Optimising Lennard Jones


I have implemented a very naive calculation of the Lennard Jones potential for a molecular system, and would like your help in optimising it. I have read the “Fast N-body Simulation” article several times, but there are difficulties with taking its approach, primarily that I cannot store the position or force vectors in float4 structures, since I need to do some rather involved matrix manipulation (Cholesky square root via the MAGMA library and various multiply and linear-solve operations).

At present I am using the most inefficient calculation method possible - a single thread executing on a single multiprocessor, loading from and writing to global memory. Clearly I’m taking no advantage of parallelism in this implementation, which is something I need to resolve.

I have attached my kernel file to this message, if you are able to give me some advice based on your experience, I would be eternally grateful.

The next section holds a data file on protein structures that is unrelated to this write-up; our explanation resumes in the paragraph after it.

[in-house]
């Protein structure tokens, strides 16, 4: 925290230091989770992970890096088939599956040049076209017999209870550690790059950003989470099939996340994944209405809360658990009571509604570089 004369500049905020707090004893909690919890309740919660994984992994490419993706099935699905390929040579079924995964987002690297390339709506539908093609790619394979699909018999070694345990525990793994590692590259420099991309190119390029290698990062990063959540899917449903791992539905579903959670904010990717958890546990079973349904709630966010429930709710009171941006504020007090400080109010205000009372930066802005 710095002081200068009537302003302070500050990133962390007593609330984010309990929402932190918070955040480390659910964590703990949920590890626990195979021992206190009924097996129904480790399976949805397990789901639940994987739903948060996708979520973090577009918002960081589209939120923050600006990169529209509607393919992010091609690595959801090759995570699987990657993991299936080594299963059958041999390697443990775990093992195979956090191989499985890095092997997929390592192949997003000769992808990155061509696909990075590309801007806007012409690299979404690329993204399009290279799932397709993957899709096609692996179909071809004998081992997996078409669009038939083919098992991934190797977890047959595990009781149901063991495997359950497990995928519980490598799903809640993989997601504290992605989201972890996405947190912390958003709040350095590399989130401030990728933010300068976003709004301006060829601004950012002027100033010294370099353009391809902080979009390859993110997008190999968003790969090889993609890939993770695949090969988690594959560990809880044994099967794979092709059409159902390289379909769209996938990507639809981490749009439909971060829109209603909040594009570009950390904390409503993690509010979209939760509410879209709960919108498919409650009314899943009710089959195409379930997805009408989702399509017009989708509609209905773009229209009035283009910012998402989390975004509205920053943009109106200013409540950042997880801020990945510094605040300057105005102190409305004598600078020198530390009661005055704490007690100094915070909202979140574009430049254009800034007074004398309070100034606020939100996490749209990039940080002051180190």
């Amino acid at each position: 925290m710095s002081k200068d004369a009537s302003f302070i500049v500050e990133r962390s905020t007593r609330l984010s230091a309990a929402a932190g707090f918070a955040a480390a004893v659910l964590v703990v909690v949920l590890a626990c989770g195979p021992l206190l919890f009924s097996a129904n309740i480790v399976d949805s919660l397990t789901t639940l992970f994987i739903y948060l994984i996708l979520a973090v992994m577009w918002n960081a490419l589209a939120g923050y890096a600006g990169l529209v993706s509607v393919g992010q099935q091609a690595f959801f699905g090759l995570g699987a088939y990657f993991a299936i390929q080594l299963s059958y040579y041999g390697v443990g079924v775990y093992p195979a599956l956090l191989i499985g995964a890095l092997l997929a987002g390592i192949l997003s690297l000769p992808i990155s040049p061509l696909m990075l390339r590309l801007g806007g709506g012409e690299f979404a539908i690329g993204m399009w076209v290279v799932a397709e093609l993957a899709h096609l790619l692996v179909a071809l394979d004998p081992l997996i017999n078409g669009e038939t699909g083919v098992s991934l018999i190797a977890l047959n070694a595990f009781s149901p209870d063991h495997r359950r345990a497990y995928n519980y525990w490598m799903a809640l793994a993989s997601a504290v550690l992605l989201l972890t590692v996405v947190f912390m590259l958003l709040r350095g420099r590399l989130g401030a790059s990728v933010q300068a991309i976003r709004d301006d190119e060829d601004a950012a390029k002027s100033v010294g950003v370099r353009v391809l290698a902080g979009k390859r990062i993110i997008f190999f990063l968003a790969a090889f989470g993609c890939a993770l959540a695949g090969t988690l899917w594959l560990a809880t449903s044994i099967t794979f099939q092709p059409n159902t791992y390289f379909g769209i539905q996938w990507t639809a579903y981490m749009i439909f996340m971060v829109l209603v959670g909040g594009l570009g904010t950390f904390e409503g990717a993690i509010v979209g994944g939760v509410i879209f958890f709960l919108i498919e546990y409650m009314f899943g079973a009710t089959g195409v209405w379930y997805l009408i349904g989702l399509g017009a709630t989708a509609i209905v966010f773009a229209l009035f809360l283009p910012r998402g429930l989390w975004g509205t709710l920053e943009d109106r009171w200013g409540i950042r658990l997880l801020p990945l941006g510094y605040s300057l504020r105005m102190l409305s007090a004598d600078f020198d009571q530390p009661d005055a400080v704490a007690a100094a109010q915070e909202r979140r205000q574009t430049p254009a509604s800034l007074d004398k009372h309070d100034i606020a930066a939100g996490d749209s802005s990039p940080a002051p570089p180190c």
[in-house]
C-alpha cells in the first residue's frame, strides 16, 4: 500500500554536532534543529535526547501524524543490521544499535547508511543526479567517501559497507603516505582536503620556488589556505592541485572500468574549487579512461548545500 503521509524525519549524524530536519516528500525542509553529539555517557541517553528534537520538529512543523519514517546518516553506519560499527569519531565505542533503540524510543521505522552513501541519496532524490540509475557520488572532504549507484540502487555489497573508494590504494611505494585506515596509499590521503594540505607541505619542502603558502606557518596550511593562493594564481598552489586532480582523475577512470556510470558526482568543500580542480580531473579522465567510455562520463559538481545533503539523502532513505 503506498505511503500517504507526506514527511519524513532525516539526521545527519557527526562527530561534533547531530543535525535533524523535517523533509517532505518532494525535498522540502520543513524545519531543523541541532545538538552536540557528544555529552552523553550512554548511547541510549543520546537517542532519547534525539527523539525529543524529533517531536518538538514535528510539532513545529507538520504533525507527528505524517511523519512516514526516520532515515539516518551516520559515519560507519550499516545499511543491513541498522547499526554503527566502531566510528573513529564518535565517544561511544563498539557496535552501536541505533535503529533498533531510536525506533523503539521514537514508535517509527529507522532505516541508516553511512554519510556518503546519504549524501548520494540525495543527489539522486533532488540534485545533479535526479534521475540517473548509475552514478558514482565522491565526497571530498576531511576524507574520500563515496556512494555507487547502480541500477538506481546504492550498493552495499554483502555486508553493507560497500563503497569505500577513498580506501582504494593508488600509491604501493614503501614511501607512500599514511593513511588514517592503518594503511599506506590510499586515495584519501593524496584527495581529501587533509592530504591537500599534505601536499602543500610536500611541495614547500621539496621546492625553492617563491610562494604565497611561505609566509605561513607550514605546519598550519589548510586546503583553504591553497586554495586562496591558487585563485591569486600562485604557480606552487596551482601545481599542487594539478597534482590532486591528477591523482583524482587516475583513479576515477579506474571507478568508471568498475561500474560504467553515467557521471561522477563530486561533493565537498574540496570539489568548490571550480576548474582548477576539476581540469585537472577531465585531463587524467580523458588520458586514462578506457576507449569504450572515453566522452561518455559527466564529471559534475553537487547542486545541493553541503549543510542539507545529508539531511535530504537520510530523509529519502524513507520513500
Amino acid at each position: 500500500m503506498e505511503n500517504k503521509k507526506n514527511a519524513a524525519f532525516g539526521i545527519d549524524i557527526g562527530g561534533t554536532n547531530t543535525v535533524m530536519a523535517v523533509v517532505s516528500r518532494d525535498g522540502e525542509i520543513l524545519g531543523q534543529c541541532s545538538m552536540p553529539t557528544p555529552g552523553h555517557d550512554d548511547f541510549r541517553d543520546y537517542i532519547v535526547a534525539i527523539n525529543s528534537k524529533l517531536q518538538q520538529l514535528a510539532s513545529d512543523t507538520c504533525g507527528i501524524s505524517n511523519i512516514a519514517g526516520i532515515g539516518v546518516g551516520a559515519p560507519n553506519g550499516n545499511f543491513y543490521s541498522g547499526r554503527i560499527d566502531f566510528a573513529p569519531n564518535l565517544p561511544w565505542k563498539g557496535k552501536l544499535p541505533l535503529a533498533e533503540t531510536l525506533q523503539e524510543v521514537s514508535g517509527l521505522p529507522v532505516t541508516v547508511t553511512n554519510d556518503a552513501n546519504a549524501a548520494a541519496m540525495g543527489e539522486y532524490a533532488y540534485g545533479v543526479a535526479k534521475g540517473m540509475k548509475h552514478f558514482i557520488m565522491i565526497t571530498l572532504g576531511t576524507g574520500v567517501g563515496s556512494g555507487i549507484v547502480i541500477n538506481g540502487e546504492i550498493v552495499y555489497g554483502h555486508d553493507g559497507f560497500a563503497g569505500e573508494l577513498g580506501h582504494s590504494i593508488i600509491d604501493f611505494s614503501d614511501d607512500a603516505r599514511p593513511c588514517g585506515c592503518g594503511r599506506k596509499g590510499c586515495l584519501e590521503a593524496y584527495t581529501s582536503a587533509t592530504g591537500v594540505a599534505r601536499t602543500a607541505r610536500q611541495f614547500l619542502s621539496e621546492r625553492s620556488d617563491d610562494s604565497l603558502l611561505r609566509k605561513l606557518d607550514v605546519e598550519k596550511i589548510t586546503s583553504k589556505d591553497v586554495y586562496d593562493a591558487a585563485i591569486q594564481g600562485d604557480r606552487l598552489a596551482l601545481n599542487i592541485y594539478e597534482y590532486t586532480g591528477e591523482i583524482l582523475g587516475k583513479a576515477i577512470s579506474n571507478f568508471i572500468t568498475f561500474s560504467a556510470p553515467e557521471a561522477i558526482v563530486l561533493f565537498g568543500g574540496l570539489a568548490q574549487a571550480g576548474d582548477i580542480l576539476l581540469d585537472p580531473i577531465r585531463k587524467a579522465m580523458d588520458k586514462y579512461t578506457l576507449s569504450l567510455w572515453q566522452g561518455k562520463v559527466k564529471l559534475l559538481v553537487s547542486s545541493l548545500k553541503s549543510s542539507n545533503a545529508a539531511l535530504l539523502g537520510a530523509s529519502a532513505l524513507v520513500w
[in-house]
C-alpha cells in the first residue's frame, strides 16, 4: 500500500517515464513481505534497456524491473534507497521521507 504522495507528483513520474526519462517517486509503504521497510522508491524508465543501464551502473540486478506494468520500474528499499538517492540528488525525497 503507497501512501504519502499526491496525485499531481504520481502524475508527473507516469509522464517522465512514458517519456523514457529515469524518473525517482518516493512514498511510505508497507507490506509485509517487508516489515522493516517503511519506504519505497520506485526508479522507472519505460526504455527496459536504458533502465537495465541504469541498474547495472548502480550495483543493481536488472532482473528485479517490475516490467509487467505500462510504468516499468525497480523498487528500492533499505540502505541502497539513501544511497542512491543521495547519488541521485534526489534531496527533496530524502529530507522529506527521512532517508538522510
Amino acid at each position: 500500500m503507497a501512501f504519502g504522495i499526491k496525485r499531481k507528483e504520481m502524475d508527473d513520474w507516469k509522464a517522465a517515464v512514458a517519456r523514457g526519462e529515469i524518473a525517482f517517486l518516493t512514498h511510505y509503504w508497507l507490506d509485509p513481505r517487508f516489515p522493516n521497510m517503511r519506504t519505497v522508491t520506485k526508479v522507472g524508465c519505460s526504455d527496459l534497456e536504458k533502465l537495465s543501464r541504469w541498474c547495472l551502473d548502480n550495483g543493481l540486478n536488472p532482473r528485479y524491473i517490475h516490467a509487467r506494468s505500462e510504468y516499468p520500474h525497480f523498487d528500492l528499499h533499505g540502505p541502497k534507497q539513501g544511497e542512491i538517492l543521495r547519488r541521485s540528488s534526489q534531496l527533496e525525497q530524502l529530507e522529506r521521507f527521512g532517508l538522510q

lj.cu (1.03 KB)

Just for information, I’m using CUDA 4.0, with a GTX570 on my desktop machine and the latest Tesla on my university’s server farm.

Previously the LJ calculation was 66% of my total GPU runtime. It is now 0.98%. The steps I took were as follows:

  1. Removed the outer loop from the code, and ran one thread per atom i, calculating its interactions with all other atoms i!=j.
  2. Removed the calculation of the interactions i->j and j->i in the same loop, and instead explicitly calculated each interaction. This boiled down to removing the lines where a force was subtracted from the d_F_j variable.
  3. Since the variable float* potential was contended amongst threads, I created an array of N floats, in to which the potential due to each atom i could be stored. Once the LJ kernel had completed, I quickly summed up these individual potentials to give the final potential of the system.

All in all, rather a good result, especially since I didn’t have to get involved in shared memory, float4 hacks and the like.